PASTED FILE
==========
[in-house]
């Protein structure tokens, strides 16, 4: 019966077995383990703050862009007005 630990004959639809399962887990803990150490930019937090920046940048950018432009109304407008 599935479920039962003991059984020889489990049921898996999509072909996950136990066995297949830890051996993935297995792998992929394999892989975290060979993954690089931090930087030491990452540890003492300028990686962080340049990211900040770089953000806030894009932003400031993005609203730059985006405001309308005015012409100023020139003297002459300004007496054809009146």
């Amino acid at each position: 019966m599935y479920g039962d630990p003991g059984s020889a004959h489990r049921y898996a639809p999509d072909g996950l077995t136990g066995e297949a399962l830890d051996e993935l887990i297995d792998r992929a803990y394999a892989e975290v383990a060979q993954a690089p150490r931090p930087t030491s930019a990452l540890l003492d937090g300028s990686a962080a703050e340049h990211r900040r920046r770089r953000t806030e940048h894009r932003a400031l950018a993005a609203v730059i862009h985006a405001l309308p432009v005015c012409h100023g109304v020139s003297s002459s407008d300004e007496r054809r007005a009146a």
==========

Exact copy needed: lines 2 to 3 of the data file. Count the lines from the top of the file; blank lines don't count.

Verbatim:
């Protein structure tokens, strides 16, 4: 019966077995383990703050862009007005 630990004959639809399962887990803990150490930019937090920046940048950018432009109304407008 599935479920039962003991059984020889489990049921898996999509072909996950136990066995297949830890051996993935297995792998992929394999892989975290060979993954690089931090930087030491990452540890003492300028990686962080340049990211900040770089953000806030894009932003400031993005609203730059985006405001309308005015012409100023020139003297002459300004007496054809009146």
């Amino acid at each position: 019966m599935y479920g039962d630990p003991g059984s020889a004959h489990r049921y898996a639809p999509d072909g996950l077995t136990g066995e297949a399962l830890d051996e993935l887990i297995d792998r992929a803990y394999a892989e975290v383990a060979q993954a690089p150490r931090p930087t030491s930019a990452l540890l003492d937090g300028s990686a962080a703050e340049h990211r900040r920046r770089r953000t806030e940048h894009r932003a400031l950018a993005a609203v730059i862009h985006a405001l309308p432009v005015c012409h100023g109304v020139s003297s002459s407008d300004e007496r054809r007005a009146a």